Published on May 22, 2017
Edward van Leent
There have been many debates on the internet to discuss this topic including the confusion about its relation to codes and arguments about using a capital letter to indicate the term Standard. I think it is good to go back to one of the first definitions (as far back as 1667) which defined a Standard as ‘a specified principle, example or measure used for comparison to a level of quality or attainment’. A guideline was defined as ‘A non-specific rule or principle that provides direction to action, behaviour or outcome’. These definitions of course still leave some level of interpretation about what exactly can be identified even to the point that some would argue that the both terms can be used for the very same thing. I would argue that a Standard has a few important factors;
There is a variance to the above which are typically called de-facto/semi standards which are defined as specifications which are accepted by its relatively widely spread usage.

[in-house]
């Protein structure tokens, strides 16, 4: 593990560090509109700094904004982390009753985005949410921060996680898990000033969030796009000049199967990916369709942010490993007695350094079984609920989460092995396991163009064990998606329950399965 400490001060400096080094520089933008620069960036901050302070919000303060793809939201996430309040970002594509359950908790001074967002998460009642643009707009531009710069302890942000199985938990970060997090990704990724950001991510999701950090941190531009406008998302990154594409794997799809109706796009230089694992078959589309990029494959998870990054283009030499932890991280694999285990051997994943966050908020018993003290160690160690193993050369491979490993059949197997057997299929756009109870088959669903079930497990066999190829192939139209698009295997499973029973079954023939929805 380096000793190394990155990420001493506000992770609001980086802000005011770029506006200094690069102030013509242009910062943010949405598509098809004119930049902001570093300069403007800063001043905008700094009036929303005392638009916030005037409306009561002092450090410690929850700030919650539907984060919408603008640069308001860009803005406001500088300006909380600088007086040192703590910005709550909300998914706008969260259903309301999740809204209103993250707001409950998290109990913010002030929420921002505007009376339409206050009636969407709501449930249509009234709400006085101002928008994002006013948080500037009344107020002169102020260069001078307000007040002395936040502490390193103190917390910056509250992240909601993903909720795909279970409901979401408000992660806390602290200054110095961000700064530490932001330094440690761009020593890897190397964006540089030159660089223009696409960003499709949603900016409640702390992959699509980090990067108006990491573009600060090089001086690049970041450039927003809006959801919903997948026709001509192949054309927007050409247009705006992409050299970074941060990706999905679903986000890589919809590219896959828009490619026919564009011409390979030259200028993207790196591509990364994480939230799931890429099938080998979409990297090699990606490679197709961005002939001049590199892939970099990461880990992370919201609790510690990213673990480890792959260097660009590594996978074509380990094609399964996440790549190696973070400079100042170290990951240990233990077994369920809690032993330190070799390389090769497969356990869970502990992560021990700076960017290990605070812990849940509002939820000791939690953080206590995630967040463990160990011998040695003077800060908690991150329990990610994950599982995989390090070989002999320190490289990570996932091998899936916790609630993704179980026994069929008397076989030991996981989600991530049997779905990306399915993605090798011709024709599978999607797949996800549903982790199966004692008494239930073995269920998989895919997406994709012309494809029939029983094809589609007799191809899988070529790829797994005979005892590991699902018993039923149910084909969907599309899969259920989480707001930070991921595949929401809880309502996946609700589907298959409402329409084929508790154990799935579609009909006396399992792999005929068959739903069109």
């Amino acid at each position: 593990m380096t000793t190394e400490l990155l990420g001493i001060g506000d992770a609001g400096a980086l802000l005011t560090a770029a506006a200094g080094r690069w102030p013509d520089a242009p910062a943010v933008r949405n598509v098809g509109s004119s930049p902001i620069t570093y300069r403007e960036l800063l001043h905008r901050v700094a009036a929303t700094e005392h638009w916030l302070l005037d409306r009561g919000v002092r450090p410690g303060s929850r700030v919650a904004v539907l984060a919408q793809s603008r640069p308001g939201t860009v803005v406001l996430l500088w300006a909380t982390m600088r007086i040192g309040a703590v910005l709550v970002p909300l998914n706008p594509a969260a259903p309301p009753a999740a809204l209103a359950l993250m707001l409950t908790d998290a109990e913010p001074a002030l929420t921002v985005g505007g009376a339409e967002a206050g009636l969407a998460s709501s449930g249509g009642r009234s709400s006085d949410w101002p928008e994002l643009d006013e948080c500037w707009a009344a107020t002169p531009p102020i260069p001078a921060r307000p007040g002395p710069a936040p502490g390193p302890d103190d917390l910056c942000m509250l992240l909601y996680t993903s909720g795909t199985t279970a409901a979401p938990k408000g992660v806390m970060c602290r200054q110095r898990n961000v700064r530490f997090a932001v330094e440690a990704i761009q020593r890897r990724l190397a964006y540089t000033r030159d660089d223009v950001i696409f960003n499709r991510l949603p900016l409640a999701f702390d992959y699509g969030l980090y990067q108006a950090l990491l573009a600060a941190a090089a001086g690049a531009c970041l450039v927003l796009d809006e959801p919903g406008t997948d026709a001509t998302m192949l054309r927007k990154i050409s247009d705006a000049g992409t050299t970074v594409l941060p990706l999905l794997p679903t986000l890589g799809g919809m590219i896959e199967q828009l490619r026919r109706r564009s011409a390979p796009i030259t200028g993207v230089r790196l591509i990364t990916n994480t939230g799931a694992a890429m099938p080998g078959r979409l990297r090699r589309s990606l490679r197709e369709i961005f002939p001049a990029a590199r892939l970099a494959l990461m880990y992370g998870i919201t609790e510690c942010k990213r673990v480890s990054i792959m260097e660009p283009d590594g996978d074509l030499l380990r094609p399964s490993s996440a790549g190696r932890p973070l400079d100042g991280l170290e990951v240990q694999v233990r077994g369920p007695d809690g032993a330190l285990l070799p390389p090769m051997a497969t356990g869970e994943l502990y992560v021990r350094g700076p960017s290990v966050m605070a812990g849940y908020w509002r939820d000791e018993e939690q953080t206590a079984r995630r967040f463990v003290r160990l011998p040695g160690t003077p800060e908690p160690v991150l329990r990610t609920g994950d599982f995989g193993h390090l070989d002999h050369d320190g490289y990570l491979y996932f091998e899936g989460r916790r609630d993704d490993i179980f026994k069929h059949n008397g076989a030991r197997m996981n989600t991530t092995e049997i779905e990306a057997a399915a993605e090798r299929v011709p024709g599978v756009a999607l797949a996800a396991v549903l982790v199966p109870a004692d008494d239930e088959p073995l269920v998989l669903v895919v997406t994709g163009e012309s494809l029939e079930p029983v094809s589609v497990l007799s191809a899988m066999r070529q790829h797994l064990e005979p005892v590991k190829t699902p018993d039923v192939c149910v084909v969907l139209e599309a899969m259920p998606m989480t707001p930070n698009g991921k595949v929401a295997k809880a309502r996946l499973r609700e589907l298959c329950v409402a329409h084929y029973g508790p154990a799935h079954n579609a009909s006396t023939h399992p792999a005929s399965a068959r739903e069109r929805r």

So how can one make sure that a standard is a real Standard? One can review it from a “legal” perspective or one could just apply the following logic;
Coming back to the main question and based on the explanation provided I believe it is very clear, and nobody can even argue, that ANSI/TIA-942 is a real Standard. UTI-TST is not a Standard but a guideline. At best, and with a fair amount of imagination, you could consider calling it a de-facto standard but anything beyond that statement clearly is a misrepresentation of the facts and the intent as how WSC and its members would define and recognize an SDO and a Standard.
Article 2 | Uptime vs. TIA-942: A short history
Article 3 | Uptime vs. TIA-942: Standard or guideline?
Article 4 | Uptime vs. TIA-942: What is within the scope?